My Birthday New Yorkers

A really nice friend and I recently had a lunch conversation that included a mention of my love for The New Yorker. She divulged that she had an attic slap full of the things dated back to the 30s. Even though I was serious, she laughed when I asked about moving into her attic for the better part of 2011.

In an email the next week to check in as usual, she asked me when my birthday is. I told her and didn't think anything about it because it's in July and this is January. I told her that I knew hers was in September, because we had lunch last year to celebrate a particular milestone around her age. 

When we met again for lunch a couple of weeks later, she brought me two New Yorkers - one from the Friday before my Wednesday date of birth and one from the Friday after: July 13th and July 20th, 1963.

They were 25 cents each. There were ads for American Airlines' Astrojet, a Kodak camera with a new fangled auto-rewind feature, Marlboro cigarettes, Holiday pipe tobacco, Ferrara candy, all-polyester weatherproof Alligator coats, tequila, scotch, creme de menthe and more than a few brands of gin. Full-page ads for Haig and Haig Pinch, my father's Scotch of choice. Cordoroy was in. And so was Hawaii. Lots of ads for Hawaii. Ford and Sunbeam had new models with roll-up windows and lockable doors. Ventura had new lightweight luggage with keyless combination locks. You could go on an 8-day cruise from NYC to the Bahamas for $195 or take an "Around the World in 80 Days" cruise which stopped in 22 of the world's most romantic cities for $2,700.

The cartoons were timeless, albeit a bit sexist, of course. But what fascinated me the most were two articles of a three-part series written by Calvin Trillin, whom I've only known and loved as a poet, entitled "A Reporter At Large, An Education in Georgia", about two Negro (a word used often enough to make me uncomfortable) college students' experiences at the University of Georgia, which was apparently known for not being altogether welcoming to this sort of change in its population. I grew up in Georgia and attended UGA from 1982 to 1984. Trillin wrote about Atlanta and Athens and their newspapers and colleges and neighborhoods. He even mentioned Marist, my high school in Atlanta, which at the time was a pretty well-known all-boys Catholic military school. I was admitted to Marist's first class that allowed girls in 1977. Up to then, I had had some fairly decent character-building life experiences at home, but this was an initiation into the public kind and the Catholic guilt (and I'm not Catholic) that both continue to this day.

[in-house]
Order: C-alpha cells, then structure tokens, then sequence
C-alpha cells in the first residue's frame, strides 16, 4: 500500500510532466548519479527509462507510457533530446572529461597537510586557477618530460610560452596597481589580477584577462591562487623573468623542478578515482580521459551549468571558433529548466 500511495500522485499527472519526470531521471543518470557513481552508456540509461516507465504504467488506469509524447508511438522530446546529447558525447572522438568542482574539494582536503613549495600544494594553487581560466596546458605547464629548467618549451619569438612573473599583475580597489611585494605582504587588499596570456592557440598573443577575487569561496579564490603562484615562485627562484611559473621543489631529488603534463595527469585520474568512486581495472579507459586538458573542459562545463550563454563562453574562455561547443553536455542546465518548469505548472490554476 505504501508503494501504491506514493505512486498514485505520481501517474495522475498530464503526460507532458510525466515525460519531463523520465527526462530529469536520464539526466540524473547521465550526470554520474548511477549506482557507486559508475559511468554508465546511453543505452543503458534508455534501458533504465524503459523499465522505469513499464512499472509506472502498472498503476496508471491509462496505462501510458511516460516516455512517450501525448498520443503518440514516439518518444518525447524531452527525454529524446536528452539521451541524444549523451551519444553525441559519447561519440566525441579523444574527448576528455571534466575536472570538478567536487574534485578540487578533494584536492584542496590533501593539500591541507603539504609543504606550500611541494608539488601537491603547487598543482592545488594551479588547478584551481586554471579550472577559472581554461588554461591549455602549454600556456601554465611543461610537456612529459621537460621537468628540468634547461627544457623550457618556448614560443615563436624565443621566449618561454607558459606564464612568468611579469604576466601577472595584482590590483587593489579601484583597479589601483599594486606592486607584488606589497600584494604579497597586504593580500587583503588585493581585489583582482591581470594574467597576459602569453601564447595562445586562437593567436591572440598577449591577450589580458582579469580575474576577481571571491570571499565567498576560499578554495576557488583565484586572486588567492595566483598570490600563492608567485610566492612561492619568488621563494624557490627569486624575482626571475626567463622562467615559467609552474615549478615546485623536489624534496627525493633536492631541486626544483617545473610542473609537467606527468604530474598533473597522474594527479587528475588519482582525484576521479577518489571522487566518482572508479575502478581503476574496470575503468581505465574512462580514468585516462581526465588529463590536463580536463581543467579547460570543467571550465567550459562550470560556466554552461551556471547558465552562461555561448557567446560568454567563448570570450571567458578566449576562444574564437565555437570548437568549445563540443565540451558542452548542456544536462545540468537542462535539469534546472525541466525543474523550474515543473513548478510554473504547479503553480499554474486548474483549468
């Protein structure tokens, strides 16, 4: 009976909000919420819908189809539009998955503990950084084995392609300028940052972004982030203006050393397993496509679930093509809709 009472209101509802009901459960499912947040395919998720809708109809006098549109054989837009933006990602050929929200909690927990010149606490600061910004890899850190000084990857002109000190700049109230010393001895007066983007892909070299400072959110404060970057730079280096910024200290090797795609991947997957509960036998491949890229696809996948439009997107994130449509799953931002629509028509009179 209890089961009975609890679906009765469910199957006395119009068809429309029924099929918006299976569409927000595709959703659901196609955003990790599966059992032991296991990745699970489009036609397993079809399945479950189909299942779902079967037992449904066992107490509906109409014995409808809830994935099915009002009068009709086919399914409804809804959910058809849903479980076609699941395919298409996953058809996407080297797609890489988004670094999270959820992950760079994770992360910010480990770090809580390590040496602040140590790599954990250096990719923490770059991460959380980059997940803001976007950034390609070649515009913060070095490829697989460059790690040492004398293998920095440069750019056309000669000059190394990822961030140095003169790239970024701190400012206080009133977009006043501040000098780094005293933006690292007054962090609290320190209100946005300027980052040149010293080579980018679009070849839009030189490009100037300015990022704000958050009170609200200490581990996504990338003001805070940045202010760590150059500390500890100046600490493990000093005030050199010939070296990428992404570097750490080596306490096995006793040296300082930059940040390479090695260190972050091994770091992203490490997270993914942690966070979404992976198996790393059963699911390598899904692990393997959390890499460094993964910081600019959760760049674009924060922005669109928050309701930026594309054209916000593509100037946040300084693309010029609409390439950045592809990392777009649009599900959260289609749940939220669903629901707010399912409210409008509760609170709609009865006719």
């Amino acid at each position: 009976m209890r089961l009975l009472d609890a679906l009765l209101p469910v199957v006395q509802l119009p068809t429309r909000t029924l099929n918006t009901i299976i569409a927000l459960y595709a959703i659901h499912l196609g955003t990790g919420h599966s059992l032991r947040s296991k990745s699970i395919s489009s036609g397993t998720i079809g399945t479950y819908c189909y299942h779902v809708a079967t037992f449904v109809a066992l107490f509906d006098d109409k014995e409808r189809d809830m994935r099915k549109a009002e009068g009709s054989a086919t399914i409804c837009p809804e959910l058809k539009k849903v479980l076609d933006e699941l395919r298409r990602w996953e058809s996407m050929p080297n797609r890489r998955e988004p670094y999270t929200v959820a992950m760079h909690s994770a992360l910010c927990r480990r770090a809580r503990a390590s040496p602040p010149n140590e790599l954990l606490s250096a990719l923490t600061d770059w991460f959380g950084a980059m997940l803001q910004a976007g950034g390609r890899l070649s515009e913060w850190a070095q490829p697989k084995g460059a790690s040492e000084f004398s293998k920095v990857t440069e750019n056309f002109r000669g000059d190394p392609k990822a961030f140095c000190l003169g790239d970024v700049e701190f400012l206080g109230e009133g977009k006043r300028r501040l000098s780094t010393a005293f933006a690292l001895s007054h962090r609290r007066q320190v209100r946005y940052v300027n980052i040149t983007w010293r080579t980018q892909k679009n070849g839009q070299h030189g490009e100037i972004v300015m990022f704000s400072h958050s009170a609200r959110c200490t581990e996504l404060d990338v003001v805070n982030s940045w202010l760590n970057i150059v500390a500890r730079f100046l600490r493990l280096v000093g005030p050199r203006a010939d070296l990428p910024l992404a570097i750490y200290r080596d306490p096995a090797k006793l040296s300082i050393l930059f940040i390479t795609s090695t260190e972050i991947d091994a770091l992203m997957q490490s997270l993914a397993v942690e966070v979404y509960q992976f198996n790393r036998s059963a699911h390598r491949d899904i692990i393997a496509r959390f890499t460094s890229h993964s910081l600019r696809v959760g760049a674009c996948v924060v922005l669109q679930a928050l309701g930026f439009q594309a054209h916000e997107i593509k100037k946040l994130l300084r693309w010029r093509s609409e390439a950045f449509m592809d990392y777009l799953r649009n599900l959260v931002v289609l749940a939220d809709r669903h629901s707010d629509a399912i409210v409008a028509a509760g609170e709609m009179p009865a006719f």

There was a heartbreaking story entitled "A Leave-Taking" written by Shirley Hazzard that made me google her. She is an Australian author of fiction and nonfiction, and her 1970 novel The Bay of Noon was shortlisted for the Lost Man Booker Prize in 2010, according to the Wiki. So, what's a girl to do but see about finding this book at the library? My to-do list never ends, I tell you.

I'm sad that I have to return these treasures at lunch tomorrow. But I'm just so fortunate to have a friend who gave me this New Yorker glance into that week around my birth! I just found out that anyone can see the NYer covers online here, and subscribers can also flip through the magazines online after providing their account information. I prefer touching and holding and smelling books and magazines as I read them, but I understand you "e" types. Either way, it was a lot of fun and I highly recommend it!